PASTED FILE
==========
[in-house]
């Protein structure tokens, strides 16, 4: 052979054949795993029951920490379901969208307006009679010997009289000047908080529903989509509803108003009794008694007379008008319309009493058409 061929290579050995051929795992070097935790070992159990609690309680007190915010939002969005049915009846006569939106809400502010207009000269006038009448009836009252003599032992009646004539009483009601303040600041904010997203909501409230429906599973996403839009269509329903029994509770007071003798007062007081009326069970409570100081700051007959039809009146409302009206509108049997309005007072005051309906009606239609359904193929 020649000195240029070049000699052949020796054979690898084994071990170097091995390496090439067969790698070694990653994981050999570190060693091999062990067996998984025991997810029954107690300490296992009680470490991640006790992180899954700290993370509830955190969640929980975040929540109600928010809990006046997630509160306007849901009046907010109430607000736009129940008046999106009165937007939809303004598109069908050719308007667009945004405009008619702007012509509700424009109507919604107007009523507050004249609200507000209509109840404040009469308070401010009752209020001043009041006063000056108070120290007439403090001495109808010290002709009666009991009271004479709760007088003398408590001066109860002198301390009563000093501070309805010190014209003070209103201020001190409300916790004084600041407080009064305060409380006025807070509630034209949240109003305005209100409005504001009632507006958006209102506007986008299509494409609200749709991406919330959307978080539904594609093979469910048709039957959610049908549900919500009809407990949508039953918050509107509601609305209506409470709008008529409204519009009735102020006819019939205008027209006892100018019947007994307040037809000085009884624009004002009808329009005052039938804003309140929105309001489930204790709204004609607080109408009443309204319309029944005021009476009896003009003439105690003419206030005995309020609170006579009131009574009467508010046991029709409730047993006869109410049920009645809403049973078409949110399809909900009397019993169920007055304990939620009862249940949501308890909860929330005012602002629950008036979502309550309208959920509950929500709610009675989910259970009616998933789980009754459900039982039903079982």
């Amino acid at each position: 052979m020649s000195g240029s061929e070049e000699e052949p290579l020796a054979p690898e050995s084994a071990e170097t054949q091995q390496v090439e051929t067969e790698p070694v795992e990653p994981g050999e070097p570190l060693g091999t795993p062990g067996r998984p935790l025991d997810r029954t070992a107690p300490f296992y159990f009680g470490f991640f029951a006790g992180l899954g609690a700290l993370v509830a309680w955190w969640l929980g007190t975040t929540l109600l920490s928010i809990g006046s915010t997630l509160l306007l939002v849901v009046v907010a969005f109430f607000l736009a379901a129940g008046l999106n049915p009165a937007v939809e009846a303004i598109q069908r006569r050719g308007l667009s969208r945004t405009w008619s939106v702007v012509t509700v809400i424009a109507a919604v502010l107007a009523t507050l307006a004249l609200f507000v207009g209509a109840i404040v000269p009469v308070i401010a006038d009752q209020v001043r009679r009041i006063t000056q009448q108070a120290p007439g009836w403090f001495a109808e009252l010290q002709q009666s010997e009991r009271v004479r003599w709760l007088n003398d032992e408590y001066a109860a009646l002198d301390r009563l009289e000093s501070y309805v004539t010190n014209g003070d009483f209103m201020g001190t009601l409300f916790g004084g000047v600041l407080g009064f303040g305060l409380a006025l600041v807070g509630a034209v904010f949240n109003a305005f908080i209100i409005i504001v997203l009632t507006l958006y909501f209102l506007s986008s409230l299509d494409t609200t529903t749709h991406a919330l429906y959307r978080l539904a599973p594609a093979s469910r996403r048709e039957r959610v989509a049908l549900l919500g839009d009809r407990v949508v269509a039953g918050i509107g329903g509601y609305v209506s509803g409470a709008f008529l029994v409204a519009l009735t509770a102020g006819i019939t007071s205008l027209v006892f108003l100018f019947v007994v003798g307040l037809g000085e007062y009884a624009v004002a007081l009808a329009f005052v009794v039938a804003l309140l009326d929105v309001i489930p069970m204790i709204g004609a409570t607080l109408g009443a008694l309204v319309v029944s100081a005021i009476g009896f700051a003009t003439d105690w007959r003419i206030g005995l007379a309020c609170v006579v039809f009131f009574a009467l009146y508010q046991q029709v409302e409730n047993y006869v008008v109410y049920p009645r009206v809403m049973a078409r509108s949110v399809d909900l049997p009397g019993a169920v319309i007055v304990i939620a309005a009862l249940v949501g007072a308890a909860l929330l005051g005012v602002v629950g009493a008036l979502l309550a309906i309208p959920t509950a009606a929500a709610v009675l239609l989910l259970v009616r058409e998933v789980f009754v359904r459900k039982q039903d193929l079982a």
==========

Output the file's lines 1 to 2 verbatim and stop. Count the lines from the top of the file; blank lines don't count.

[in-house]
């Protein structure tokens, strides 16, 4: 052979054949795993029951920490379901969208307006009679010997009289000047908080529903989509509803108003009794008694007379008008319309009493058409 061929290579050995051929795992070097935790070992159990609690309680007190915010939002969005049915009846006569939106809400502010207009000269006038009448009836009252003599032992009646004539009483009601303040600041904010997203909501409230429906599973996403839009269509329903029994509770007071003798007062007081009326069970409570100081700051007959039809009146409302009206509108049997309005007072005051309906009606239609359904193929 020649000195240029070049000699052949020796054979690898084994071990170097091995390496090439067969790698070694990653994981050999570190060693091999062990067996998984025991997810029954107690300490296992009680470490991640006790992180899954700290993370509830955190969640929980975040929540109600928010809990006046997630509160306007849901009046907010109430607000736009129940008046999106009165937007939809303004598109069908050719308007667009945004405009008619702007012509509700424009109507919604107007009523507050004249609200507000209509109840404040009469308070401010009752209020001043009041006063000056108070120290007439403090001495109808010290002709009666009991009271004479709760007088003398408590001066109860002198301390009563000093501070309805010190014209003070209103201020001190409300916790004084600041407080009064305060409380006025807070509630034209949240109003305005209100409005504001009632507006958006209102506007986008299509494409609200749709991406919330959307978080539904594609093979469910048709039957959610049908549900919500009809407990949508039953918050509107509601609305209506409470709008008529409204519009009735102020006819019939205008027209006892100018019947007994307040037809000085009884624009004002009808329009005052039938804003309140929105309001489930204790709204004609607080109408009443309204319309029944005021009476009896003009003439105690003419206030005995309020609170006579009131009574009467508010046991029709409730047993006869109410049920009645809403049973078409949110399809909900009397019993169920007055304990939620009862249940949501308890909860929330005012602002629950008036979502309550309208959920509950929500709610009675989910259970009616998933789980009754459900039982039903079982």